Set in the dazzling surroundings of Djurgården – the Royal Park of Stockholm, a stone’s throw from the city centre – Rosendal Garden Party 2023 celebrated its second edition earlier this June, establishing itself as one of the most interesting summer music festivals that the Swedish capital very much needed. The foundation of this four-day event is simple: eat, drink, and enjoy some timeless indie favourites. After last year’s inaugural concerts with the likes of Tyler, The Creator, The Strokes, and Cat Power, this latest occasion The War On Drugs, Fever Ray, and Aphex Twin have taken the lead at such a wonderful location under Stockholm’s everlasting bright summer sky.
It takes less than ten minutes by bus or tram to arrive at the festival venue at the heart of the Royal Garden in Stockholm, a very charismatic island which serves as a public park the year round. With the summer solstice knocking at the door, the citizens of Stockholm can finally enjoy a music festival with a rather quirky line-up, not necessarily filled with bands who just dropped a new full-length but some of the most interesting names in the independent and electronic music scene.
Furthermore, with a healthy selection of food trucks and the possibility to drink at any of the areas of the festival – in Sweden, drinking areas are usually limited just like smoking areas are at airports –, which aligns well with the concept of a festival: feel free, relax and enjoy some good music. Nevertheless, if you compare it to the first edition, the line-up this year had fewer big-hitting headliners. But better to play it safe and let the festival evolve in the upcoming years.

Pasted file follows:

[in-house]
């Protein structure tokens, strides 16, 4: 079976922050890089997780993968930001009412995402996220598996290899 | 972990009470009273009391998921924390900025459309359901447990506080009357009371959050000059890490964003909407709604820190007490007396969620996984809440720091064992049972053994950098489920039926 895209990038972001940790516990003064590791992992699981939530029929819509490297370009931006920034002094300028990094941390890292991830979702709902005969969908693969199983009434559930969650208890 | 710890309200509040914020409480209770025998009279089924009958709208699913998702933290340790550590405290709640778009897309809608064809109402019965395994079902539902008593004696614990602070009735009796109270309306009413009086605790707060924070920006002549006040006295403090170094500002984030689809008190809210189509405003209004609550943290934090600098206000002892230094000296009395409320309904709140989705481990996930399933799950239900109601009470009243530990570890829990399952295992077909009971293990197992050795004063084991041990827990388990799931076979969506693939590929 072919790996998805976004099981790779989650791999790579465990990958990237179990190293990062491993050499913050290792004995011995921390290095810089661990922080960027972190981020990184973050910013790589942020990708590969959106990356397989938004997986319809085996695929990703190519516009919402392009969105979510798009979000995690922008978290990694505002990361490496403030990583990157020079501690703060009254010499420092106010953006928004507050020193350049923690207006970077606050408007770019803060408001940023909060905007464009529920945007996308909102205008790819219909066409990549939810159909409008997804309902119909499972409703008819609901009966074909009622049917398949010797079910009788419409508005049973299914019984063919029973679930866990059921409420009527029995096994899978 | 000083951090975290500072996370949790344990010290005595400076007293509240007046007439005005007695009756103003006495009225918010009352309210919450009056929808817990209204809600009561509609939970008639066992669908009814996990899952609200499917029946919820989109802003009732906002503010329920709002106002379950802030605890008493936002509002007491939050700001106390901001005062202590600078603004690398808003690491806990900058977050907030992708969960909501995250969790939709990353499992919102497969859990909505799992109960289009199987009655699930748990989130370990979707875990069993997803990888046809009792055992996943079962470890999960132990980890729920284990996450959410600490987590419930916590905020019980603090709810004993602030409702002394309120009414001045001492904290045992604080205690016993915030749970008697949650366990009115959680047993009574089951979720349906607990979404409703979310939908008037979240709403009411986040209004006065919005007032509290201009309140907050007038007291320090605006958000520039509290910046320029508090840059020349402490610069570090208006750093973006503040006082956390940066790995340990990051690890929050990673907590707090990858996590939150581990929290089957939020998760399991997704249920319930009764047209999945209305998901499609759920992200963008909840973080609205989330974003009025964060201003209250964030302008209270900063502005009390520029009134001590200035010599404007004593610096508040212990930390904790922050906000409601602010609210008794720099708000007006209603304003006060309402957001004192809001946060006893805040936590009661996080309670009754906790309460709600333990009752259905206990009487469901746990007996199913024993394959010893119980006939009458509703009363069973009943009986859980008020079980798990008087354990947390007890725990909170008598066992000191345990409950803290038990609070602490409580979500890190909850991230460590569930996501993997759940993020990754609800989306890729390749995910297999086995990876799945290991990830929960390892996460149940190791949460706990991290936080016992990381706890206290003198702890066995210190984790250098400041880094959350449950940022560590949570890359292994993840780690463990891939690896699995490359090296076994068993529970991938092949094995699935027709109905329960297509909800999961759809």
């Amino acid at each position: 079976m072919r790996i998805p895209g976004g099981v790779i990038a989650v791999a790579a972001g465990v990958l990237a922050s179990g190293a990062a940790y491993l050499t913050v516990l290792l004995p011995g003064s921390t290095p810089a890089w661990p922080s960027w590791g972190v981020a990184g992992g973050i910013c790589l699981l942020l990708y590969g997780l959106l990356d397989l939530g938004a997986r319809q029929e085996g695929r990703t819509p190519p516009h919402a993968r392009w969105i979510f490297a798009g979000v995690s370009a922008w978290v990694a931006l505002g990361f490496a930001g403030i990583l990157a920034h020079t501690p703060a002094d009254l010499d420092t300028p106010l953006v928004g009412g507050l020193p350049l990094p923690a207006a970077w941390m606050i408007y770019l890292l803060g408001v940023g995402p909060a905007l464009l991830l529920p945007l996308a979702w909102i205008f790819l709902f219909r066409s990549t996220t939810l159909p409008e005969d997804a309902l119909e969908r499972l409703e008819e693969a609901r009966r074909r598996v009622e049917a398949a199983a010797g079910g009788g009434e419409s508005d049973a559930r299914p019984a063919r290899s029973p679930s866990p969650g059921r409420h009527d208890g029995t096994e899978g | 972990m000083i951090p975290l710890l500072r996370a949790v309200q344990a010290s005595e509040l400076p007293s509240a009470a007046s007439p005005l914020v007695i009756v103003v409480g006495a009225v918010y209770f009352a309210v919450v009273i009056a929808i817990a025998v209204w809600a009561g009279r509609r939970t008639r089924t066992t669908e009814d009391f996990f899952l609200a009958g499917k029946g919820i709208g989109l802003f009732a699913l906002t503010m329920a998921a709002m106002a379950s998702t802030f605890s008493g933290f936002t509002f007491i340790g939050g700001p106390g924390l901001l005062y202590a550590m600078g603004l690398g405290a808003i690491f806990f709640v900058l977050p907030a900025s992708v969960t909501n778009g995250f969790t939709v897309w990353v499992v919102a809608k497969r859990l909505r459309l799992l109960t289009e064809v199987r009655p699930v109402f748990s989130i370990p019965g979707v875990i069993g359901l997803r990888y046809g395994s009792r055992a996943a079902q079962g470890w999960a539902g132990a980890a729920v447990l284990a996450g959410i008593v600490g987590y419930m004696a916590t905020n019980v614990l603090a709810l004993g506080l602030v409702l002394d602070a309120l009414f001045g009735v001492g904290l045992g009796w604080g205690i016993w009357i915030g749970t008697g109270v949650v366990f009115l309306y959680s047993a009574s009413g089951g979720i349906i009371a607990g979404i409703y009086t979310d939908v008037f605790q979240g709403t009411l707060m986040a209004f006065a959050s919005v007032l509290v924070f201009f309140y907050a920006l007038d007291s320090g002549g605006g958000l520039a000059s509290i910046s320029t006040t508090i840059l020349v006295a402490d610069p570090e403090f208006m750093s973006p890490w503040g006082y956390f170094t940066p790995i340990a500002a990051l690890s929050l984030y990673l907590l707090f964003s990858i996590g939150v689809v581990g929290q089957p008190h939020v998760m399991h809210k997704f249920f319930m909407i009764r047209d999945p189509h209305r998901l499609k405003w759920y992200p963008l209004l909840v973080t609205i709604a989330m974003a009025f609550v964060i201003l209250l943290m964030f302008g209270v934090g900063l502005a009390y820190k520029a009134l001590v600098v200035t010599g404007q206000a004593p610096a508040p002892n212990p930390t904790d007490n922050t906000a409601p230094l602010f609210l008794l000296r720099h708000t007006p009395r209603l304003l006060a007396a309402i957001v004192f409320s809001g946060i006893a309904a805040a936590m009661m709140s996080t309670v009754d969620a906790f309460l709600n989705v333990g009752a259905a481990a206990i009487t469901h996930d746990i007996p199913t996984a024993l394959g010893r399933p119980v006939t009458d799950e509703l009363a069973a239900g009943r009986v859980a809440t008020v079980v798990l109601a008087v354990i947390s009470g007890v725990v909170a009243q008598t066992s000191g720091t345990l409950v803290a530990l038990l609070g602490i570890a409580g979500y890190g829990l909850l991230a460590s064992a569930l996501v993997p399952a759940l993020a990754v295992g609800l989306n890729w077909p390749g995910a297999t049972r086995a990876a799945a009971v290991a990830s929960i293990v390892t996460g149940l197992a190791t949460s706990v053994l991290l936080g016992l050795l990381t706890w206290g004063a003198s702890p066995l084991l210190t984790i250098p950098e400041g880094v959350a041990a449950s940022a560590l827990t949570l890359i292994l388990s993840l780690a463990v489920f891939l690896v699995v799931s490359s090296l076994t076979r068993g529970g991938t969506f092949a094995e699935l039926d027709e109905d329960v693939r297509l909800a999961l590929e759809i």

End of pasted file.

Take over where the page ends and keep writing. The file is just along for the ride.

On Friday, The War on Drugs headed the bill. But first, LA female outfit Warpaint took off at the main stage, followed by Jehnny Beth, who seems to be taking a rest from her band Savages to pursue her solo career, which started back in 2015 with a performance at a David Bowie homage concert together with PJ Harvey. To Love Is to Live, her debut solo album was released in 2020. Despite this, Rosendal Garden invited her to the party. Her performance was intense, perhaps too early to get in that mood. All in all, Beth’s songs sounded wild and sharp, her companions on stage were a second singer and some synths and electronic basses that connected with an audience dancing scattered in the daylight.
After Sarah Assbring aka El Perro Del Mar played some records to enliven the afternoon, it was the turn of Swedish psychedelic pop group Amason. A band who rose to popularity with a couple of covers of Foreigner's I Want To Know What Love Is and The Mamas & The Papas’ California Dreamin', but they also had their own hit, Went to War. They have a dedicated fan base which actually set the tone of Friday’s audience, some sort of middle-aged, Swedish pop bourgeoisie.